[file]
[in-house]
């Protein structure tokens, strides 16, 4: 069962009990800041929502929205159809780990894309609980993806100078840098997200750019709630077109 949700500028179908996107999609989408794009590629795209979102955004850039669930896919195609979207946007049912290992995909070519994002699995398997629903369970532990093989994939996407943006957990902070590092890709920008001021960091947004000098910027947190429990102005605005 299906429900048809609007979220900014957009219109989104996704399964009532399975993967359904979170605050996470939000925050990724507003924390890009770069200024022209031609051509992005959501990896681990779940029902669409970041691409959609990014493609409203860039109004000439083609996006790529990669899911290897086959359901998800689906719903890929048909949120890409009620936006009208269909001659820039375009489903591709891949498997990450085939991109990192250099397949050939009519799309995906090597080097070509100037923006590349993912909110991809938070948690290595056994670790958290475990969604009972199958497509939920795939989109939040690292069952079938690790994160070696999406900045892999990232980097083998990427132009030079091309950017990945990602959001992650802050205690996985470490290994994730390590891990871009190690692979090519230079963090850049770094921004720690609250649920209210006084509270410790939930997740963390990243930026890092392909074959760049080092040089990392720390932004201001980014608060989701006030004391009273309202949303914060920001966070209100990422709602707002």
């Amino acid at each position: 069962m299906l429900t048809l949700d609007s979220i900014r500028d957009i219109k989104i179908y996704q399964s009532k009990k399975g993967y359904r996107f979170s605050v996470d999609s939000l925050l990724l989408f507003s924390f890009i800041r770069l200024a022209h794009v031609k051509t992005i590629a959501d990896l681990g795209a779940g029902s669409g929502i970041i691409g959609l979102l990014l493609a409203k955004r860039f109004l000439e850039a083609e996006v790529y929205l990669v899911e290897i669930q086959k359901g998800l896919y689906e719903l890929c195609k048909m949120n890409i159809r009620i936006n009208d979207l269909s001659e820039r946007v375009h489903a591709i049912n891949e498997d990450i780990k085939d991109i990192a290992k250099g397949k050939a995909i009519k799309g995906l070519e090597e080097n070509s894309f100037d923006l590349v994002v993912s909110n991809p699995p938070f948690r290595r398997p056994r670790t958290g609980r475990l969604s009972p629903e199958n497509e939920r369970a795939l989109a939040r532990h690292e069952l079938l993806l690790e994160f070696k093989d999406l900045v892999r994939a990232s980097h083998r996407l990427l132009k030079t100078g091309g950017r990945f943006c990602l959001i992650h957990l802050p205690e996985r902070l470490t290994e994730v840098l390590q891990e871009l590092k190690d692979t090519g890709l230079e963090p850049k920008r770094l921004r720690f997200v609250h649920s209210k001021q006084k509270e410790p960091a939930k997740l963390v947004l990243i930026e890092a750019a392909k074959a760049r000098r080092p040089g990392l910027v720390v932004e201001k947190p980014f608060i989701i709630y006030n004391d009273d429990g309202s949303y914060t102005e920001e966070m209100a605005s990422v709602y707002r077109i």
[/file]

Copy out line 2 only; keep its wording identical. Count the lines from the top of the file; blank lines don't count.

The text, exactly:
């Protein structure tokens, strides 16, 4: 069962009990800041929502929205159809780990894309609980993806100078840098997200750019709630077109 949700500028179908996107999609989408794009590629795209979102955004850039669930896919195609979207946007049912290992995909070519994002699995398997629903369970532990093989994939996407943006957990902070590092890709920008001021960091947004000098910027947190429990102005605005 299906429900048809609007979220900014957009219109989104996704399964009532399975993967359904979170605050996470939000925050990724507003924390890009770069200024022209031609051509992005959501990896681990779940029902669409970041691409959609990014493609409203860039109004000439083609996006790529990669899911290897086959359901998800689906719903890929048909949120890409009620936006009208269909001659820039375009489903591709891949498997990450085939991109990192250099397949050939009519799309995906090597080097070509100037923006590349993912909110991809938070948690290595056994670790958290475990969604009972199958497509939920795939989109939040690292069952079938690790994160070696999406900045892999990232980097083998990427132009030079091309950017990945990602959001992650802050205690996985470490290994994730390590891990871009190690692979090519230079963090850049770094921004720690609250649920209210006084509270410790939930997740963390990243930026890092392909074959760049080092040089990392720390932004201001980014608060989701006030004391009273309202949303914060920001966070209100990422709602707002």